Public Policy Update

Legislators and the American public are often skeptical when they hear the clamor for a new federal program. But now and then, there is a collective recognition that a problem needs fixing and a federal initiative could address a problem that is real, urgent and pressing.

The Garrett Lee Smith Memorial Act is an example of one such initiative. This law, passed in October 2004, provides federal support broadly for youth suicide-prevention activities through state entities and a technical assistance center.

In addition, within that new law, a program was created to provide matching grants to 22 college campuses that provide mental and behavioral health services. Modest as it is, the federal investment is changing the landscape of campus-based suicide-prevention initiatives.

In the United States today, suicide is the third leading cause of death for young people ages 15 to 24, surpassed only by accidents and homicide, according to the U.S. Centers for Disease Control and Prevention (CDC). Indeed, the program grew out of personal tragedy in the life of Sen. Gordon Smith (R-Ore.) and his family. The senator's 21-year-old son, Garrett, committed suicide in September 2003.

Here are examples of how a few of the programs, funded in fiscal year 2005, will focus on the mental and behavioral health needs of students on campus with a specific concentration on suicide prevention. These new programs are being administered by the Substance Abuse and Mental Health Services Administration (SAMHSA).

Arizona State University

The need for a suicide-prevention program is especially critical at Arizona State University (ASU), given that it is one of the country's largest and fastest-growing higher-education institutions. ASU has more than 57,000 undergraduate, graduate and professional students. According to a 2005 CDC report, the suicide rate for students ages 20 to 24 in Maricopa County, most of whom attend ASU, is 24.1 per 100,000 students, significantly higher than the national average for students in the same age category (15.3). The program in place before the grant of $75,000 was "understaffed in relation to the demand for service," as well as devoid of widespread training and appropriate informational materials, according to the ASU grant application.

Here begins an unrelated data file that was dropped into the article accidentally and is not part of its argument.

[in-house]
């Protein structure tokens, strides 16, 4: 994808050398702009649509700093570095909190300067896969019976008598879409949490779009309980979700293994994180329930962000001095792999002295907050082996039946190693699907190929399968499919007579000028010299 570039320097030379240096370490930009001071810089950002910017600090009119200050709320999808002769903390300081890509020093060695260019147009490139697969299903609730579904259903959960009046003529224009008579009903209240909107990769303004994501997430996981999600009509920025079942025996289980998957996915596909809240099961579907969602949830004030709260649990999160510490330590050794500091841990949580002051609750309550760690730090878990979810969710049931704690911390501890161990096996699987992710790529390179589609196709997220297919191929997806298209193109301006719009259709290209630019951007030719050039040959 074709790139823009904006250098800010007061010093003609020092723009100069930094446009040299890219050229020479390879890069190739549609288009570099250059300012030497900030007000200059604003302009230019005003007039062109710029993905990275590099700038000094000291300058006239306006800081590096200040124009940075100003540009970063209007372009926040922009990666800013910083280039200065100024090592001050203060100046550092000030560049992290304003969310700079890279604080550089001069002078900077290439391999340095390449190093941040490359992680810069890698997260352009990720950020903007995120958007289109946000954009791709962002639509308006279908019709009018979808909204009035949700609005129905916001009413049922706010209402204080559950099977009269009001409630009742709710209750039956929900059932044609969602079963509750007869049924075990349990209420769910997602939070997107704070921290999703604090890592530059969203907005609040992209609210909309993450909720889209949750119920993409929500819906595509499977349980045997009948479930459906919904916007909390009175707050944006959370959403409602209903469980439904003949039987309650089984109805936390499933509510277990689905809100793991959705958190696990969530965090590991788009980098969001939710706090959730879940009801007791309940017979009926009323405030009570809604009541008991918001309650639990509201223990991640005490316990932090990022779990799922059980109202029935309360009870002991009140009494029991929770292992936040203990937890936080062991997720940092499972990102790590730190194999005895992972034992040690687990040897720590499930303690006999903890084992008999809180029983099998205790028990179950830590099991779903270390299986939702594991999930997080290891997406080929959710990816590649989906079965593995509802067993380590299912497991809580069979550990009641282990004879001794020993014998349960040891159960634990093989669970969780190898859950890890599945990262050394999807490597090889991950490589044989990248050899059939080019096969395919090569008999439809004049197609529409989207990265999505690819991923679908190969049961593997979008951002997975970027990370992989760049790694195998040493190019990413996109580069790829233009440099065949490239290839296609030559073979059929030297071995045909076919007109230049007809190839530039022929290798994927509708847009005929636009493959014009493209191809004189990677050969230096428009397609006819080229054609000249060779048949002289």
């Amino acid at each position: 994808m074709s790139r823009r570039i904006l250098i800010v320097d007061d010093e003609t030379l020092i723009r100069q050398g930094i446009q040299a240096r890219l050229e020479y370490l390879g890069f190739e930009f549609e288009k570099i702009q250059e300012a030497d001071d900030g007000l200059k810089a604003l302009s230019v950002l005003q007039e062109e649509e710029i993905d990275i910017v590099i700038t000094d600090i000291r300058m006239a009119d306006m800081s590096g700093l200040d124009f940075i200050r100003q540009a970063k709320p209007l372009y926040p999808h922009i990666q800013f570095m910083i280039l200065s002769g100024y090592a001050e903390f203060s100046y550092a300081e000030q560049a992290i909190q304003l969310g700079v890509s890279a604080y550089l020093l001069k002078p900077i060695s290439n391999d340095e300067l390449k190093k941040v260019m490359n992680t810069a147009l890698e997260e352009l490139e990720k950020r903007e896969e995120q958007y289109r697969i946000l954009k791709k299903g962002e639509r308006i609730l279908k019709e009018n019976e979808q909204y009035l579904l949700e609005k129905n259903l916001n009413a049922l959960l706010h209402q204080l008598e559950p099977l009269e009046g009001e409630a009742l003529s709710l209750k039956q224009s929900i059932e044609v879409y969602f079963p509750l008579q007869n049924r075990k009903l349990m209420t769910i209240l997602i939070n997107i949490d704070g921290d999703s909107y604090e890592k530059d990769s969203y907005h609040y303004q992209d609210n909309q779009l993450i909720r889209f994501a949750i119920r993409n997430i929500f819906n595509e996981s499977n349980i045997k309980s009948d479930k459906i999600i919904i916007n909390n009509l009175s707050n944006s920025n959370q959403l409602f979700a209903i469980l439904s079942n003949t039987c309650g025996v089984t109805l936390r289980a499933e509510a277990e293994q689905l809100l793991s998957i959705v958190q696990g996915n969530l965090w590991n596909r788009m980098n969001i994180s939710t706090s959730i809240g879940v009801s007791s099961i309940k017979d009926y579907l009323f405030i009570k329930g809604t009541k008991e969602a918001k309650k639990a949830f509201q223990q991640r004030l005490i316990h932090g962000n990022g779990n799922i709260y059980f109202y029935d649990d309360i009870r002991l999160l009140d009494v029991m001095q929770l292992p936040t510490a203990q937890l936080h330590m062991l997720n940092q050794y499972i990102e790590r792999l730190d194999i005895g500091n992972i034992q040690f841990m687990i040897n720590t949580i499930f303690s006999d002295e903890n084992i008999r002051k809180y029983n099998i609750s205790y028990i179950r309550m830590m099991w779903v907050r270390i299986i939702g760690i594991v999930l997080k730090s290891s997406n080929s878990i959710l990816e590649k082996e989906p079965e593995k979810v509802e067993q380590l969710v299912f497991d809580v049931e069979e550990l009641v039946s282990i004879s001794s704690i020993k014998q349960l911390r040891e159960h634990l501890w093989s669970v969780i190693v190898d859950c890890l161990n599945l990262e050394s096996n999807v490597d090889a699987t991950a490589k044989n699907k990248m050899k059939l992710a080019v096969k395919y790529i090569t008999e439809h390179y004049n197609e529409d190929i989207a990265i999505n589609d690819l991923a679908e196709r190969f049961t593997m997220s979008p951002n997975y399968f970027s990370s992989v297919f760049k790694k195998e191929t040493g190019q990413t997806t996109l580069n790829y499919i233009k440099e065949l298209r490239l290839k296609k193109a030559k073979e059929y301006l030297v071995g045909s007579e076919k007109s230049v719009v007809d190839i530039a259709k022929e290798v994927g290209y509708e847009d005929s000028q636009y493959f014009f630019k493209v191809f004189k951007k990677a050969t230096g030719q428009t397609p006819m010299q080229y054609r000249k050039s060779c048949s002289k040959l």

With its grant, ASU is targeting 818 freshman students who reside in Manzanita Hall. Since 86 percent of students from the hall frequent the student recreation complex, an important component of this plan is training recreation complex employees to identify students at risk of suicide and refer them for services at ASU's Counseling and Consultation Center. Years two and three of the ASU program will include a second residential area.

Another area of concern is the lack of in-depth, ongoing, extensive training in suicide prevention available to ASU faculty, staff and administrators as well as the lack of educational materials on the topic of suicide prevention. Comprehensive training, improved informational materials and an expansion of available services, including those offered by undergraduate peer advocates along with Counseling and Consultation graduates will address the areas of need in ASU suicide-prevention efforts.

University of Wisconsin-Oshkosh

While the number of suicides at the University of Wisconsin-Oshkosh (UWO) has remained relatively stable over the last several years, the UWO Counseling Center reports that suicidal ideation "has become an epidemic." The recent American College Health Association survey administered at UWO found that 1.3 percent of students actually attempted suicide, while 11.4 percent reported "seriously considering suicide in the past year." As a result, the need for an appropriate suicide-prevention plan, along with access to mental and behavioral health services, has become a top priority.